Dian Fossey Gorilla Fund Blog


Dian Fossey Gorilla Fund Blog RSS Feed
Young male gorilla reappears, in new group
Tuesday, May 26, 2015

Seven-year-old male mountain gorilla Ntaribi had been traveling alone since April 6, after facing dramatic changes in his groups, starting last fall. He was the most affected when the leader of his natal group – silverback Bwenge – died after a fight with a lone silverback in October of last year. This may be because he was strongly bonded with father Bwenge, after his mother died when he was only 4 years old.

Young male NtaribiAfter leaving the remaining members of Bwenge’s group and going on his own for some time, in January Ntaribi finally reunited with the remaining members of his group, who were now fully merged with Ugenda’s group. However, this too turned tragic, when silverback Ugenda was also wounded and then died, after a similar fight, in early April. Again, Ntaribi decided to leave the remnants of the group and began traveling alone.

On May 23, our trackers had a big surprise, when a gorilla of Ntaribi’s description appeared in a different group, called Isabukuru. Our staff could not believe that a “foreign” male, even though young, could be accepted by a group like this, with two silverbacks (Isabukuru and Kubaha), both of whom are known for their temperaments and ability to fight. Yet, it seems the entrance of Ntaribi into the group was peaceful and no threats against him were seen. We hope this will finally be a safe and peaceful place for this young gorilla.

Do mountain gorillas avoid inbreeding?
Thursday, May 21, 2015

The long-term studies of mountain gorillas conducted at the Dian Fossey Gorilla Fund’s Karisoke Research Center continue to yield important information about many aspects of gorilla life. A study just published in the journal Behavioral Ecology and Sociobiology, focusing on gorillas monitored by the Fossey Fund, used genetic analysis based on fecal samples that have been collected since 1999. They were analyzed to determine paternity patterns and to look at whether gorillas avoid breeding with close relatives.

The study was co-authored by Fossey Fund CEO and Chief Scientific Officer Tara Stoinski, Ph.D., in collaboration with our long-term scientific collaborators at the Max Planck Institute for Anthropology.

Silverback Cantsbee has sired more than 20 offspring.The new study built on an earlier one, which examined paternity patterns through the late 1990s and found that in groups containing two or three fully adult males, the dominant silverback still sired the majority (85 percent) of offspring.

The current study included another decade of paternity data, which represented a time when the Karisoke gorilla groups grew very large and contained many more males ─ sometimes up to eight silverbacks. Under these conditions, the dominant males sired fewer offspring, although they still maintained the lion’s share of reproduction. Perhaps the costs of losing reproductive opportunities might be offset by the benefits of having male successors, who can keep the group together upon the dominant male’s death.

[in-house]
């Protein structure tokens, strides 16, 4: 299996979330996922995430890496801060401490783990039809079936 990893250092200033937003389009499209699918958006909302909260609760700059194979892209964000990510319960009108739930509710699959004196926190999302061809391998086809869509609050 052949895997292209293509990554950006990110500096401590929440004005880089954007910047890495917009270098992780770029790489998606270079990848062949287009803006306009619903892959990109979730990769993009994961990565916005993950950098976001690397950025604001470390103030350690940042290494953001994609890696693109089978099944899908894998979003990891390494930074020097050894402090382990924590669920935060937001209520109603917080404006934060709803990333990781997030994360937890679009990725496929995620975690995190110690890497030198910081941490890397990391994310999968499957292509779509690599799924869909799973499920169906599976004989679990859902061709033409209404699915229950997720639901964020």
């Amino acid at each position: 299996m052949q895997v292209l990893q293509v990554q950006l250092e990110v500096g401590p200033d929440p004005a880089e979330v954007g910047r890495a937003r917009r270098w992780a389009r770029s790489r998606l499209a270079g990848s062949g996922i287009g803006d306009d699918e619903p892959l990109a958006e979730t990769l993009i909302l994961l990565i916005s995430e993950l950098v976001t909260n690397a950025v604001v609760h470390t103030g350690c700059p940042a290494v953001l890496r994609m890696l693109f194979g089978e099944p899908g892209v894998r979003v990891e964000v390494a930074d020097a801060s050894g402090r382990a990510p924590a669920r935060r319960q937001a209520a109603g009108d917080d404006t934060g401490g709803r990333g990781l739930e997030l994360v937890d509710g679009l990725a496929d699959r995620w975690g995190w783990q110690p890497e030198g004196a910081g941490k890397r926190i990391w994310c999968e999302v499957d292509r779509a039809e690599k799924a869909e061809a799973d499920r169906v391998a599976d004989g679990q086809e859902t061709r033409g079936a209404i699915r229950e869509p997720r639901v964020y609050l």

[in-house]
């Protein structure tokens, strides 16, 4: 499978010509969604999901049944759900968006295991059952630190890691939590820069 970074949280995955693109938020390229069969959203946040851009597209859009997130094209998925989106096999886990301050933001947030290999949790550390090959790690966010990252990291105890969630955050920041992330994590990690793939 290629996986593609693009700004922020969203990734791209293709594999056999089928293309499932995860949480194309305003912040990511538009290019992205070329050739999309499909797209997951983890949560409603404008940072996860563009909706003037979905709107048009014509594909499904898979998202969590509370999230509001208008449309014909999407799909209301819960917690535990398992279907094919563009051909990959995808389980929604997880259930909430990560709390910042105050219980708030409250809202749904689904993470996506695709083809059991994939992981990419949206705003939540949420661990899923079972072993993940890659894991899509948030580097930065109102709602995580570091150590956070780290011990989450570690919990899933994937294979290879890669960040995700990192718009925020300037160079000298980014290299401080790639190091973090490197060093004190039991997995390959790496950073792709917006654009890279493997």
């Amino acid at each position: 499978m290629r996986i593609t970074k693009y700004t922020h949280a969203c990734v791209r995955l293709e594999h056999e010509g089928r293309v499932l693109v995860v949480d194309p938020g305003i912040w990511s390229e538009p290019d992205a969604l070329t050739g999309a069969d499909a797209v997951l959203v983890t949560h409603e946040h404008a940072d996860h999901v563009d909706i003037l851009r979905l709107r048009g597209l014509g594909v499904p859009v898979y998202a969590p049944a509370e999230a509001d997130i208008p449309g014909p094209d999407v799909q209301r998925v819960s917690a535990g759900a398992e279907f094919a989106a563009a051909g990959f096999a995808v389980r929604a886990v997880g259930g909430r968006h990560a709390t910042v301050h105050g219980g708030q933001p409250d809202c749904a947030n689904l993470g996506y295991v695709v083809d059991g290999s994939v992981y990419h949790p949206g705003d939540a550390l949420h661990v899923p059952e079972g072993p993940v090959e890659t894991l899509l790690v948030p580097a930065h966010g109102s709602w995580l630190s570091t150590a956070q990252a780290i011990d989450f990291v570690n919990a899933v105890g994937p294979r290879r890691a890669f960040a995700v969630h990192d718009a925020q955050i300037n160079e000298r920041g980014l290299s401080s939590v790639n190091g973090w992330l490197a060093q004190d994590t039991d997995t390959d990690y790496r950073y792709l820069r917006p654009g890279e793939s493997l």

Another focus of the current study was to look at inbreeding avoidance. Roughly half of females reproduce in the group where they were born, resulting in the potential for them to reproduce with their fathers. However, the genetic analyses in this study found no evidence of father-daughter reproduction, although half siblings were observed to occasionally reproduce. 

How fathers and daughters avoid breeding with each other is unknown — the authors suggest that females may use male age as a cue, since the daughters of dominant males all bred with males who were much younger than their fathers. 

As the authors state, these results emphasize “the complexity of social dynamics in one of our closest living relatives.”

Silverback Ugutsinda ailing, not seen regularly
Wednesday, May 20, 2015

Fossey Fund field staff are very concerned about the well being of 24-year-old dominant silverback Ugutsinda, who is the leader of the Ntambara group of mountain gorillas, one of the larger groups we monitor regularly. He suffered from severe illness in February and was left behind by his group in early March. However, he gradually recovered and rejoined his group on March 17, at which point we hoped a full recovery was underway.

Ugutsinda in MarchBut, on May 11, he was missing from his group again, then seen far from the group on May 16, at which point he was visibly ill and moving slowly, in addition to having lost weight. On May 17 he was seen again alone, vocalizing as though to find his group. Since then he has not been seen (as of May 20).

Ugutsinda’s health and whereabouts have required extreme efforts on the part of our field teams, with two to three extra teams often searching for him, sometimes with the additional of personnel from the Rwanda park authorities (RDB).

With the recent deaths of other dominant and leading silverbacks, the status of Ugutsinda has taken on very high importance. In fact, his group is named after former leader Ntambara, who disappeared in February and is presumed to have died.

Stay tuned for updates on this blog, since the situation may change quickly.

Illegal trade in natural resources affects Congo wildlife
Wednesday, May 13, 2015

A new report from the United Nations Environment Programme (UNEP) and partners states that organized crime and illegal trade in natural resources continue to create conflict in eastern Democratic Republic of Congo (DRC). According to the report, gold, minerals, timber, charcoal and wildlife products, with an estimated value of around $1 billion, are exploited and smuggled illegally, with some of the trade and most of the net profits going to transnational organized criminal networks based outside DRC.